Saturday, September 04, 2021
Herriman Saturday: February 10 1910
Eagle-eyed readers will note that as of last Saturday, we were covering March 1910 on Herriman Saturday, and yet today we've receded by a month. Well, it turns out that my computer has been playing a practical joke on me, throwing some (but not all!) of my final batch of Herriman scan files into a sub-folder for no particular reason at all. I just now happened to notice its existence, and found the rest of the February 1910 scans there. So it turns out that Herriman was not on hiatus at all, it was just my computer playing hide-and-seek.
So today we return to the auto show, on which Herriman reported and drew quite a bit. Today's contribution is a set of caricatures of the more colourful auto trade reps.
Labels: Herriman's LA Examiner Cartoons
Friday, September 03, 2021
Kelly's Kids: April 16 1899
Kelly's Kid is now officially the Green Kid; we are missing the April 9 installment, so that may have been the first in which the kid got that name. The Green Kid doesn't seem to be consciously self-referential, so is Outcault making fun of his old character or is he making an ill-advised attempt to create a knock-off of his own creation?
In those really early years, the Yellow Kid was the first superstar, and though he was tossed to and fro betwixt Hearst and Pulitzer, I think the Pulitzer guys just couldn't let it go. Recall that while Outcault was over at Hearst in 1897, they did the Yellow Kid one better; Two Yellow Kids, in the form of twin terrors George and Alek. Or was it Mike and Alek? Forget right now. They would go through various adventures,like heading out for the Klondike gold rush, all drawn by our friend George B. Luks.You could tell it was not a labor of love, they were so badly mis-shapen they had to have been created by committee.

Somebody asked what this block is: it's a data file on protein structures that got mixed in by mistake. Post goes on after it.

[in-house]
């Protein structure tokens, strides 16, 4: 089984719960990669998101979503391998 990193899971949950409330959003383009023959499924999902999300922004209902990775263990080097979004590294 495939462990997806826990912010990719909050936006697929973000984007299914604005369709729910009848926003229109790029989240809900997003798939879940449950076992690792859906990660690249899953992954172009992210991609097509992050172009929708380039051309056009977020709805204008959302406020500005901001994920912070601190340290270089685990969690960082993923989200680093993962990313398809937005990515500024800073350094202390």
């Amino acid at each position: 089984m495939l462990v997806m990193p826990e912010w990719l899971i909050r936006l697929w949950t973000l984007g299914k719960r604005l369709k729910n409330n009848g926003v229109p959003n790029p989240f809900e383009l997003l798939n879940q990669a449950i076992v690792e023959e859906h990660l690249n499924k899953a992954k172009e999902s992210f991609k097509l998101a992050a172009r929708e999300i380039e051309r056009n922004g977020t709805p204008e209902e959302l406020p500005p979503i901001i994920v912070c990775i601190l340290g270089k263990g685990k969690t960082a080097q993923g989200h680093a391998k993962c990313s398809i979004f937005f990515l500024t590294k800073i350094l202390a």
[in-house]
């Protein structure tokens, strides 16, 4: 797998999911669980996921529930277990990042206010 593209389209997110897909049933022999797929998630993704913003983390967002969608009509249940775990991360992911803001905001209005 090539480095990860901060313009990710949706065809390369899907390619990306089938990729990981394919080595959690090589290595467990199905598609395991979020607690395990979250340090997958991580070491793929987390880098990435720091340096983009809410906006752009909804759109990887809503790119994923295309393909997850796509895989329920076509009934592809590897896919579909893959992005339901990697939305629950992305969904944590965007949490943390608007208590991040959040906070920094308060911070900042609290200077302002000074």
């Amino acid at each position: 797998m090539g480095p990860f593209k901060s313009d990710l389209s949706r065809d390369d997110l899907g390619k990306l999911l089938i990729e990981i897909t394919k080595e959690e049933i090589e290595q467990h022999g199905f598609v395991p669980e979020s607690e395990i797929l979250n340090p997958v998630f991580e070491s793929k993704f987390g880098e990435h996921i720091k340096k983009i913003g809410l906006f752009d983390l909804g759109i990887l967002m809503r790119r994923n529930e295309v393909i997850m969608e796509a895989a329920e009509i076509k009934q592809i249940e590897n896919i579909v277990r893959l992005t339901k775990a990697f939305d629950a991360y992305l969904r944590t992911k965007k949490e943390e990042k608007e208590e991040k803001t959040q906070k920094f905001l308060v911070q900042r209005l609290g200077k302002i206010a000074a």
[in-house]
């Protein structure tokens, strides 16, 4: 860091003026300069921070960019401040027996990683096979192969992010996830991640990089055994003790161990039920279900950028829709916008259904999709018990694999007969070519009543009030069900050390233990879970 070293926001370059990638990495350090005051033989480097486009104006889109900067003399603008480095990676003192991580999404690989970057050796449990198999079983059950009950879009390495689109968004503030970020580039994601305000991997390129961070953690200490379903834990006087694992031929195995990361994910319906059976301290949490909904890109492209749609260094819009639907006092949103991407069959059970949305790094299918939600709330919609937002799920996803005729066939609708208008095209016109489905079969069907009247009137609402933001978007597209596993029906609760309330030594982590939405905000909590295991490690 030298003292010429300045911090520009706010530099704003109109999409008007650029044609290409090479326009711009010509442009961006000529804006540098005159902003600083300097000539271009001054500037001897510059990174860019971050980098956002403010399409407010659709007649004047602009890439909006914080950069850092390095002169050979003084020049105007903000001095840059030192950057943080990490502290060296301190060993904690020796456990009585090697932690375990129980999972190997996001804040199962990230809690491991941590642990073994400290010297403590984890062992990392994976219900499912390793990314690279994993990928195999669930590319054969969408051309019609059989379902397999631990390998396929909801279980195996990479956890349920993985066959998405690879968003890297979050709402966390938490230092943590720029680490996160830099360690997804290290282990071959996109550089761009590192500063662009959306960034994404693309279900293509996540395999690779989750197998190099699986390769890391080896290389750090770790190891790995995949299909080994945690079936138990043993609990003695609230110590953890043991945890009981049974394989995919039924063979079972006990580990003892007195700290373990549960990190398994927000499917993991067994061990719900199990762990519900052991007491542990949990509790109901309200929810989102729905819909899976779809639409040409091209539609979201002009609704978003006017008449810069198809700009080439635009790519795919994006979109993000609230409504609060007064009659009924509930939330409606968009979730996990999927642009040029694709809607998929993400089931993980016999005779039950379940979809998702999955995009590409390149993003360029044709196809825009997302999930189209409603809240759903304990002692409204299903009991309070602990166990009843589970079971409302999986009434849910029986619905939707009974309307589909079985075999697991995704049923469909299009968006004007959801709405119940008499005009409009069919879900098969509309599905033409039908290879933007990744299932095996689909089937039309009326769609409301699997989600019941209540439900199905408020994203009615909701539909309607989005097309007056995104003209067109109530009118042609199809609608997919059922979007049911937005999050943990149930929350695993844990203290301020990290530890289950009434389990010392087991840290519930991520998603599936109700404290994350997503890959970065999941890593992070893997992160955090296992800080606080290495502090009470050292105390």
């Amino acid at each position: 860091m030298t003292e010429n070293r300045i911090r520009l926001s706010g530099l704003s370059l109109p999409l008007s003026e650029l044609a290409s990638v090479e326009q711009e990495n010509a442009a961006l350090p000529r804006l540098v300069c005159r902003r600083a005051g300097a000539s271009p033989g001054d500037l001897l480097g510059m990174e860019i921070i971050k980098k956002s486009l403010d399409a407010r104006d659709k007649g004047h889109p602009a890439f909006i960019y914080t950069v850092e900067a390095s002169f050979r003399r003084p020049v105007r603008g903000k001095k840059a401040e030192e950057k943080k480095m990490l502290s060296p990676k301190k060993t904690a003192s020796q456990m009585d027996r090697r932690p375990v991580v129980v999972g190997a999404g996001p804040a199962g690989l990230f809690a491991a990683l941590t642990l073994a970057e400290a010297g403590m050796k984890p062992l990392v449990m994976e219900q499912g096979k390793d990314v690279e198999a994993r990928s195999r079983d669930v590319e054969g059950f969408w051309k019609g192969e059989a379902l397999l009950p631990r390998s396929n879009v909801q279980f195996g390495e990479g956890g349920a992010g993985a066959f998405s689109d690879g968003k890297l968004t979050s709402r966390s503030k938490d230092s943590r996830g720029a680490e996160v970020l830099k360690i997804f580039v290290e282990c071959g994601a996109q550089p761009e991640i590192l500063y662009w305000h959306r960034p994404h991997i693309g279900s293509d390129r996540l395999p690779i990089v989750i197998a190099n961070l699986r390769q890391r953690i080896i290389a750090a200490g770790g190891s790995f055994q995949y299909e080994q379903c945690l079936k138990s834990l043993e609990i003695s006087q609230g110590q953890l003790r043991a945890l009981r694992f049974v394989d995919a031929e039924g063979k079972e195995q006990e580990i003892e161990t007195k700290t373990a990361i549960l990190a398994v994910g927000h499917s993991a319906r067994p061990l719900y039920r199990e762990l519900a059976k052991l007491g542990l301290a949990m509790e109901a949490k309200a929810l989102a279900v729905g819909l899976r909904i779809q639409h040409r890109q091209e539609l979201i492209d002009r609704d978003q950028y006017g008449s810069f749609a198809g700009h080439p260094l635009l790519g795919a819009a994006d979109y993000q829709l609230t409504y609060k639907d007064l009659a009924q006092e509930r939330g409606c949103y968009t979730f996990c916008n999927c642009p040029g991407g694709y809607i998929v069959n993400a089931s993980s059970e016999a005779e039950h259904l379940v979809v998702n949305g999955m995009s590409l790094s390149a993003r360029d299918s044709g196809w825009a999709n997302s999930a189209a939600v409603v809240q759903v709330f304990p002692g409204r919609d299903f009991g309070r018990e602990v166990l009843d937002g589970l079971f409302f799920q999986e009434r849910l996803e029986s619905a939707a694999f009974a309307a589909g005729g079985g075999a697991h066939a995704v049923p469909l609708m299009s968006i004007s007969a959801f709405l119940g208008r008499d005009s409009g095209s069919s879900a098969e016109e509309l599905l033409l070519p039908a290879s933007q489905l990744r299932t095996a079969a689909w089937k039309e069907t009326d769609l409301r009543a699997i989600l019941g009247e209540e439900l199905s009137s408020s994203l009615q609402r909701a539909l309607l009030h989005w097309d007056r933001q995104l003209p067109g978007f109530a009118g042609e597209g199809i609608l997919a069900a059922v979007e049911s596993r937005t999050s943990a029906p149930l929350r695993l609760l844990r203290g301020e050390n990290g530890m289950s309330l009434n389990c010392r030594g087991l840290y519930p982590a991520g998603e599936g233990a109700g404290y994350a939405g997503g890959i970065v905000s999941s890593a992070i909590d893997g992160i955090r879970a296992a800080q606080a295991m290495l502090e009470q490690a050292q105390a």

At this point, I'd guess the YK was cooling down, or now tangled in publishing rights with Hearst or something. Maybe Outcault thought he could make lightning strike twice with his own "Green New Deal." ouch.
Thursday, September 02, 2021
Kelly's Kids: April 2 1899
By April 1899 we've had some changes. First, the (unofficial) title of the feature is no longer Kelly's Kindergarten; it is now The Kelly Kids, or in some instances, Kelly's Kid. The Kelly Kid is the infant on stilts in the center of the panel; he is the first-born son of Michael Kelly, a big man in the neighbourhood. He'll gain a new name in the next installment...
Note also the addition of the 'name face kids', a really bizarre set of characters. When all together, they number four -- Anna, Ada,Otto and Bob. Maybe they should be called the Palindrome Kids.
Wednesday, September 01, 2021
Kelly's Kindergarten: December 18 1898
The teacher has been banished! What a lovely Christmas present for the kindergartners. From now on in the series, school is no more than a cozy spot to rest in between outings.
The telegram delivering kid will become a new regular addition to the cast. Cole's samples take a long hiatus now, see you tomorrow four months later!
Tuesday, August 31, 2021
Kelly's Kindergarten: December 11 1898
Outcault gets the jump on Christmas, and the kindergartners selflessly sacrifice their Sunday to visiting the teacher at home.
Monday, August 30, 2021
Ink-Slinger Profiles by Alex Jay: August Hutaf
August W. Hutaf is now associated with the Ivan B. Nordhem Company, of New York, outdoor advertising . Mr. Hutaf has bee vice-president of Einson Litho., Inc., and was formerly art director of the United States printing and Lithograph Company of the William H. Rankin Co.
Labels: Ink-Slinger Profiles
Sunday, August 29, 2021
Wish You Were Here, from August Hutaf
Here's another entry in August Hutaf's "Apples" series, done for A.B. Woodward Company in 1907. I've never heard of a drunk being referred to as a ripe apple, but okay Mr. Hutaf, I'll play along. Were you running out of apple ideas? Getting to the bottom of the barrel, shall we say?
Labels: Wish You Were Here